Search results for "communication"
Multiple Authors, Brigham Young University
Project Management for Instructional Designers (PM4ID) is – as the name suggests – a book about project management tailored specifically for instructional designers. This book is a revise / remix of a pre-existing, openly licensed project management textbook which was donated to the commons by a benefactor that desires to be attributed as Anonymous.
This book covers the basics of project management. This includes the process of initiation, planning, execution, control and close out that all projects share.
Cameron W. Piercy
This textbook covers content relevant to COMS342 Problem Solving in Teams and Groups at the University of Kansas.
Principles of Marketing teaches the experience and process of actually doing marketing – not just the vocabulary. It carries five dominant themes throughout in order to expose students to marketing in today's environment:
Principles of Management is designed to meet the scope and sequence requirements of the introductory course on management. This is a traditional approach to management using the leading, planning, organizing, and controlling approach. Management is a broad business discipline, and the Principles of Management course covers many management areas such as human resource management and strategic management, as well behavioral areas such as motivation. No one individual can be an expert in all areas of management, so an additional benefit of this text is that specialists in a variety of areas have authored individual chapters.
Nathan Shepley, University of Houston
In Placing the History of College Writing, Nathan Shepley argues that pre-1950s composition history, if analyzed with the right conceptual tools, can pluralize and clarify our understanding of the relationship between the writing of college students and the writing's physical, social, and discursive surroundings. Even if the immediate outcome of student writing is to generate academic credit, Shepley shows, the writing does more complex rhetorical work. It gives students chances to uphold or adjust institutional codes for student behavior, allows students and their literacy sponsors to respond to sociopolitical issues in a city or state, enables faculty and administrators to create strategic representations of institutional or program identities, and connects people across disciplines, occupations, and geographic locations. Shepley argues that even if many of today's composition scholars and instructors work at institutions that lack extensive historical records of the kind usually preferred by composition historians, those scholars and teachers can mine their institutional collections for signs of the various contexts with which student writing dealt.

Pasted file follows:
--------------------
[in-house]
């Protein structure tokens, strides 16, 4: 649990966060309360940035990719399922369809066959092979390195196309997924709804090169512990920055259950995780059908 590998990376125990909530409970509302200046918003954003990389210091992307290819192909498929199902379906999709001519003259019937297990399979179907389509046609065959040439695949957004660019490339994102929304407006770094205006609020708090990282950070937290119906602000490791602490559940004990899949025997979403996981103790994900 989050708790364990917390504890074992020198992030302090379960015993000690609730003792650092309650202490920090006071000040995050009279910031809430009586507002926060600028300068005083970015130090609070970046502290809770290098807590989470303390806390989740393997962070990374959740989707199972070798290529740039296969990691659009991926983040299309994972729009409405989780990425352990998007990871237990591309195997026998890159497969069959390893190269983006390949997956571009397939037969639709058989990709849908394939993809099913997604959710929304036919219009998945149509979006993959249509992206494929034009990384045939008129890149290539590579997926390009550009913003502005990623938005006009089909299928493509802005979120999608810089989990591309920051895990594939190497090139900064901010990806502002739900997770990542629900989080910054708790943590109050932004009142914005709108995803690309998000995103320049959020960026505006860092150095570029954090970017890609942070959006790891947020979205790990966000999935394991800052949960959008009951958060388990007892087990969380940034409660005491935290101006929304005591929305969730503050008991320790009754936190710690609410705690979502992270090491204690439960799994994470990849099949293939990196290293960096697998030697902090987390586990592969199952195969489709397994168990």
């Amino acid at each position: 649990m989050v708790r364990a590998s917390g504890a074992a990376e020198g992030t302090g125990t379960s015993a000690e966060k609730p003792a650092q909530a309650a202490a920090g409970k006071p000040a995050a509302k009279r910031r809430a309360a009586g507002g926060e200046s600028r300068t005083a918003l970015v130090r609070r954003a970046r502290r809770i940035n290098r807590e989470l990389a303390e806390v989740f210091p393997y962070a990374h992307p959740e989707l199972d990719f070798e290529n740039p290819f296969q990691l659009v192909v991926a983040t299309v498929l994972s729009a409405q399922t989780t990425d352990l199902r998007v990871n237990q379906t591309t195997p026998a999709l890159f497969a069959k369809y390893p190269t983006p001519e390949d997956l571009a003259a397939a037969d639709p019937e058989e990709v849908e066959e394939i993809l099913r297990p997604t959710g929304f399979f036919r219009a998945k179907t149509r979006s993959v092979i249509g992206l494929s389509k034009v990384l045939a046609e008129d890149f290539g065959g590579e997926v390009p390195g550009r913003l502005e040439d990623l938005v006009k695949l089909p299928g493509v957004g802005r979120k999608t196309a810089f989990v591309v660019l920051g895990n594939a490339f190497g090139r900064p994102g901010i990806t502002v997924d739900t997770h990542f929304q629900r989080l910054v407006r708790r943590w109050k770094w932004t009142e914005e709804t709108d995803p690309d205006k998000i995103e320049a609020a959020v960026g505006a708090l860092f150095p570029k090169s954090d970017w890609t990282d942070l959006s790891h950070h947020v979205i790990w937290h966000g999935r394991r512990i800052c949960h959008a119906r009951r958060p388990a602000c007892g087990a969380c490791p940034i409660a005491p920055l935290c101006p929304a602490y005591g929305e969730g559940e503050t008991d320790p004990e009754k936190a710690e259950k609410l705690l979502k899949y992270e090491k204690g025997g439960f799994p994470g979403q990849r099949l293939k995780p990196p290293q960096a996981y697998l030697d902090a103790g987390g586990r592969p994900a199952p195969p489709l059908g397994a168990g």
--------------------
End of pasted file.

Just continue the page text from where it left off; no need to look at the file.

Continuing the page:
This OpenStax resource aligns to introductory courses in Organizational Behavior. The text presents the theory, concepts, and applications with particular emphasis on the impact that individuals and groups can have on organizational performance and culture. An array of recurring features engages students in entrepreneurial thinking, managing change, using tools/technology, and responsible management; furthermore, the unique chapter on Social Media and Communication contextualizes the importance and implications of various platforms and communications methods.
Organizational Behavior bridges the gap between theory and practice with a distinct "experiential" approach.
Max Hailperin, Gustavus Adolphus College
In this book, you will learn about all three kinds of interaction. In all three cases, interesting software techniques are needed in order to bring the computations into contact, yet keep them suffciently at arm's length that they don't compromise each other's reliability. The exciting challenge, then, is supporting controlled interaction. This includes support for computations that share a single computer and interact with one another, as your email and word processing programs do. It also includes support for data storage and network communication. This book describes how all these kinds of support are provided both by operating systems and by additional software layered on top of operating systems, which is known as middleware.
Adam Rex Pope, University of Arkansas
This book presents technical writing as an approach to researching and carrying out writing that centers on technical subject matter. Each and every chapter is devoted to helping students understand that good technical writing is situationally-aware and context-driven. Technical writing doesn’t work off knowing the one true right way of doing things—there is no magic report template out there that will always work. Instead, the focus is on offering students a series of approaches they can use to map out their situations and do research accordingly.